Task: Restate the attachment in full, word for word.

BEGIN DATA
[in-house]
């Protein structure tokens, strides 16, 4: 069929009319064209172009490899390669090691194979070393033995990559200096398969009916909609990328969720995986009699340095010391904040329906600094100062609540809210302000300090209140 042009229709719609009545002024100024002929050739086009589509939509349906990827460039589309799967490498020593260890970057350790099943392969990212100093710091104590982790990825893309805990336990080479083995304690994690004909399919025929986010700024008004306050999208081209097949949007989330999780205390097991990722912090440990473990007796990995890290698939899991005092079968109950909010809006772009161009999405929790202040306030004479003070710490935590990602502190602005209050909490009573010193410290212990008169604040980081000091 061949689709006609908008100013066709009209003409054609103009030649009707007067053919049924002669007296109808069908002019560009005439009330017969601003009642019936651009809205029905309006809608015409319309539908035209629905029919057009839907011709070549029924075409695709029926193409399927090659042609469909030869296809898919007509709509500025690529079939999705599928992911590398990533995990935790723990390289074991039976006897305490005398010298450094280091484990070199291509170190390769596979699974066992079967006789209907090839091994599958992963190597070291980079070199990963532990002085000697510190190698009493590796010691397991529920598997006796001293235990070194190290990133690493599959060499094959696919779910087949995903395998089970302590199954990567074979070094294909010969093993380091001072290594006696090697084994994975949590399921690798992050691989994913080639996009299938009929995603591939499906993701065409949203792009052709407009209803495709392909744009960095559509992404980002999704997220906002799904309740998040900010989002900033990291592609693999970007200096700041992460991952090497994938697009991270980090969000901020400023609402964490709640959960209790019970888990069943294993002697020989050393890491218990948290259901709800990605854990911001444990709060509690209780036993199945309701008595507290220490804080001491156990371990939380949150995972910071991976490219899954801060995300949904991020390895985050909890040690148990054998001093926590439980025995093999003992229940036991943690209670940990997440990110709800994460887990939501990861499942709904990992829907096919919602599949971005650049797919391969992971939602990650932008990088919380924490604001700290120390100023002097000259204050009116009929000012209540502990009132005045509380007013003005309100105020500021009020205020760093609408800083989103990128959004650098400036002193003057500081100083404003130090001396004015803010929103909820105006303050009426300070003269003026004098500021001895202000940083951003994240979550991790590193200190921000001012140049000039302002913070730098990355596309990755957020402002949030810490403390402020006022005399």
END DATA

[in-house]
């Protein structure tokens, strides 16, 4: 069929009319064209172009490899390669090691194979070393033995990559200096398969009916909609990328969720995986009699340095010391904040329906600094100062609540809210302000300090209140 042009229709719609009545002024100024002929050739086009589509939509349906990827460039589309799967490498020593260890970057350790099943392969990212100093710091104590982790990825893309805990336990080479083995304690994690004909399919025929986010700024008004306050999208081209097949949007989330999780205390097991990722912090440990473990007796990995890290698939899991005092079968109950909010809006772009161009999405929790202040306030004479003070710490935590990602502190602005209050909490009573010193410290212990008169604040980081000091 061949689709006609908008100013066709009209003409054609103009030649009707007067053919049924002669007296109808069908002019560009005439009330017969601003009642019936651009809205029905309006809608015409319309539908035209629905029919057009839907011709070549029924075409695709029926193409399927090659042609469909030869296809898919007509709509500025690529079939999705599928992911590398990533995990935790723990390289074991039976006897305490005398010298450094280091484990070199291509170190390769596979699974066992079967006789209907090839091994599958992963190597070291980079070199990963532990002085000697510190190698009493590796010691397991529920598997006796001293235990070194190290990133690493599959060499094959696919779910087949995903395998089970302590199954990567074979070094294909010969093993380091001072290594006696090697084994994975949590399921690798992050691989994913080639996009299938009929995603591939499906993701065409949203792009052709407009209803495709392909744009960095559509992404980002999704997220906002799904309740998040900010989002900033990291592609693999970007200096700041992460991952090497994938697009991270980090969000901020400023609402964490709640959960209790019970888990069943294993002697020989050393890491218990948290259901709800990605854990911001444990709060509690209780036993199945309701008595507290220490804080001491156990371990939380949150995972910071991976490219899954801060995300949904991020390895985050909890040690148990054998001093926590439980025995093999003992229940036991943690209670940990997440990110709800994460887990939501990861499942709904990992829907096919919602599949971005650049797919391969992971939602990650932008990088919380924490604001700290120390100023002097000259204050009116009929000012209540502990009132005045509380007013003005309100105020500021009020205020760093609408800083989103990128959004650098400036002193003057500081100083404003130090001396004015803010929103909820105006303050009426300070003269003026004098500021001895202000940083951003994240979550991790590193200190921000001012140049000039302002913070730098990355596309990755957020402002949030810490403390402020006022005399």